–         Early potatoes sown in strong potato bags started in early February indoors, can be put outside after the risk of frost has passed (generally after Easter) for a June harvest. Strawberries likewise make for a popular June harvest.

–         Short term crops like lettuce, radish or scallion are likewise sown in the spring for a May and June harvest.

–         Perennial fruit bushes, trees, herbs and rhubarb etc help support a wide biodiversity in the school grounds as well as yielding healthy food for the school community year after year.

–         Produce which ripens over the holiday period is often harvested and frozen, to be savoured when pupils return in the autumn. A rota of parents and/or the caretaker are required to water over the summer but manicuring the garden is not necessary. Pupils learn important lessons about biodiversity from seeing weeds on their return in the autumn.

An easy way to construct raised beds on a existing lawn area was outlined. No digging up of grass sods is required. Place a raised bed wooden frame, one metre wide and as long as you like, on top of the grass. Inside the frame of four planks (ideally 1 foot /30cm high), place a couple of layers of cardboard on top of the grass. Cover this biodegradable floor with soil. The children can be asked to each bring a bag or carton of soil to school for the raised bed. Plant strawberries or potatoes. Over time, the cardboard with decompose as will the grass underneath it. However the bed will need weeding from time to time.

Appeals were heard for the Department of Education to plan schools with school gardens in mind. The present sterile school landscaping policy is at variance with the curriculum which encourages outdoor education. Also school canteens are needed so school grown produce can be cooked and enjoyed as part of a healthy eating habit.

GIY and SEED, the 6 organic centres around Ireland providing School Earth Education, will continue to co-operate so more schools can benefit from good quality earth education and school gardening.

Trevor Sargent, Patron of SEED.


At last the sun is shining and the heat is like a long lost friend. Soil temperatures are still low and a touch of frost at night stops me from leaving greenhouse seedlings out at night. However, I put the  greenhouse seedtrays out during the day once seedlings are close to being of a size when they should be ready for planting in the soil. It helps to harden them off this way so they are not so shocked by being transplanted into the open soil.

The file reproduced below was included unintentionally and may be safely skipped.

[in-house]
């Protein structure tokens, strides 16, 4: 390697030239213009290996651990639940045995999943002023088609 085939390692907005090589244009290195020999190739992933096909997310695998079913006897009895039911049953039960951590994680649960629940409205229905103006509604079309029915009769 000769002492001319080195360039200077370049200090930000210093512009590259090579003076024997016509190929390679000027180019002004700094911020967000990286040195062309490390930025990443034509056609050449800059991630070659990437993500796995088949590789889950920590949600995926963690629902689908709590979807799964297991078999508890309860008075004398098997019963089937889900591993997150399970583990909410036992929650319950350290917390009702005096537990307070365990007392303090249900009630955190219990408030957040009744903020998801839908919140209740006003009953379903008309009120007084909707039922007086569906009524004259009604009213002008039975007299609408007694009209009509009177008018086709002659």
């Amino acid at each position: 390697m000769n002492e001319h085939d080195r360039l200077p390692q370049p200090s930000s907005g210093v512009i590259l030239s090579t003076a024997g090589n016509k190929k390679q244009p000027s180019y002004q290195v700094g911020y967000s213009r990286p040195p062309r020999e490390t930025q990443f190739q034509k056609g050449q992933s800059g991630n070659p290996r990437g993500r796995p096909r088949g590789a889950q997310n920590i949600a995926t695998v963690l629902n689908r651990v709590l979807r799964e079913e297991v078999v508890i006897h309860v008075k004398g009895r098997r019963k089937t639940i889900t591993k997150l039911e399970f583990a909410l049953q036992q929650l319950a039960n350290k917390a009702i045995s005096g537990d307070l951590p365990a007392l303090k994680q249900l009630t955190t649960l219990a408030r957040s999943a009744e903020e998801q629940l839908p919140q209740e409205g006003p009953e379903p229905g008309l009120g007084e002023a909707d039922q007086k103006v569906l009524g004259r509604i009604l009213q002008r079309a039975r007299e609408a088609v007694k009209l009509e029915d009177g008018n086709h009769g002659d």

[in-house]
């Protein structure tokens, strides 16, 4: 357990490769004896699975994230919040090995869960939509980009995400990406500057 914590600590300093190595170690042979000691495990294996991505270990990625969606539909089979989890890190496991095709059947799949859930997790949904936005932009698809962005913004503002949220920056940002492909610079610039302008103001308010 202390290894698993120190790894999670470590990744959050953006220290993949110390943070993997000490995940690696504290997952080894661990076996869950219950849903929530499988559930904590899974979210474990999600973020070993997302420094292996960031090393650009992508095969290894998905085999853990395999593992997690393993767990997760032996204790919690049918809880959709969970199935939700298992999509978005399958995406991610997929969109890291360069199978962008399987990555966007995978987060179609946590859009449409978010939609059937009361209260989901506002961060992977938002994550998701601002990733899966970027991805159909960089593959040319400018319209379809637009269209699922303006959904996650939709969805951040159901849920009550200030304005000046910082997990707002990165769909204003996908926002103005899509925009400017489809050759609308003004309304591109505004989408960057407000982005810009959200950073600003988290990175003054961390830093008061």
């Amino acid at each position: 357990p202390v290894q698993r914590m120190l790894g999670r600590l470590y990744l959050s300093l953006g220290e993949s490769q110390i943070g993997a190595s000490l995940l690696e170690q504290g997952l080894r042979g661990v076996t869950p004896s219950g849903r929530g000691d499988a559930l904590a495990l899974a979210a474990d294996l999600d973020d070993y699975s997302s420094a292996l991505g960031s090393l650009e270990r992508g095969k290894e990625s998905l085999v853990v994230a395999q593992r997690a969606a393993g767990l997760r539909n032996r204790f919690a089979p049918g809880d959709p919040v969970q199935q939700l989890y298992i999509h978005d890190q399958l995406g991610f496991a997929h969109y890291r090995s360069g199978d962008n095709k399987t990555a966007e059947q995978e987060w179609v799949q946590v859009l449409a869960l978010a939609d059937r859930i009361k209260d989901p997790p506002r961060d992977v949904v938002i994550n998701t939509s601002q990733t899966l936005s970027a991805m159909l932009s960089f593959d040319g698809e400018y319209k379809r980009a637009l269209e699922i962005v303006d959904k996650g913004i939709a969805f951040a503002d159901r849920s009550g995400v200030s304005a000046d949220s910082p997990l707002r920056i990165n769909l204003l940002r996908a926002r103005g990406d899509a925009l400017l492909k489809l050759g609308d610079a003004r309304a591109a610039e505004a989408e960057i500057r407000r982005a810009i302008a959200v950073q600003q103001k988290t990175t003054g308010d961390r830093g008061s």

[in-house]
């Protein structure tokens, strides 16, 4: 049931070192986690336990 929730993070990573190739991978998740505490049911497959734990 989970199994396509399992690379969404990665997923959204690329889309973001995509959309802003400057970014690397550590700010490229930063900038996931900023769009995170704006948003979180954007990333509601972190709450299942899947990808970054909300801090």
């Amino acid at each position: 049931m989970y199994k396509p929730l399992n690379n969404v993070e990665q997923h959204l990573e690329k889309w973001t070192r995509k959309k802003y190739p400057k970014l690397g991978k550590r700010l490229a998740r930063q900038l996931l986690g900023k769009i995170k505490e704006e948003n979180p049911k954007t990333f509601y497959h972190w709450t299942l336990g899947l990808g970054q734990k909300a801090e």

The open soil in the kitchen garden is largely divided into four plots for separate vegetable families that I like to eat. (1) beet family eg beetroot and leaf beet. (2)brassicas eg kale, Brussels sprouts, purple sprouting broccoli and cabbage. (3) legumes eg peas and beans, I put sweet pea in here too for a bit of colour. (4) alliums eg onions, leeks, garlic and shallots. I’m told that repeatedly growing the same crop in the one place year after year risks attracting a disease or pest which likes that crop. For example, brassicas can get clubroot. However that means no brassicas can be grown for maybe 25 years in that place. As with all things in life, prevention is better than cure. The video below may be of interest meanwhile.


The growing interest in amenity fruit and vegetable growing has given rise to the mushrooming of initiatives such as In Balbriggan the local Horticultural Society has launched a course of workshops on vegetable growing co-ordinated by committee member, great local gardener [and indeed chef] Judith Chavasse. Her neighbour and veg growing expert Dave gave the first lecture. He emphasised the importance of laying out the growing area, ideally in six patches. One of the patches is for permanent crops like rhubarb (which can be planted now) or asparagus or blackcurrants, raspberries etc.

Five different families of vegetables are rotated annually around the  other five patches. There is now an easy way to remember which crop goes in the first patch, which in the second, third and so on. The aide memoire is ‘People Love Bunches Of Roses‘ which gives P-L-B-O-R. So plant potato family crops in the first patch, legumes in the second, brassicas in third, onion family and leeks etc in fourth and root crop in the fifth. When root crops are harvested, that patch gets enriched with compost and/or manure again to take the seed potatoes the next Spring. The same order is observed with each crop family moving up one patch in the rotation.

Thank you to Dave and the Balbriggan and District Horticultural Society for taking the guesswork out of which comes first in a rotation, legumes or brassicas!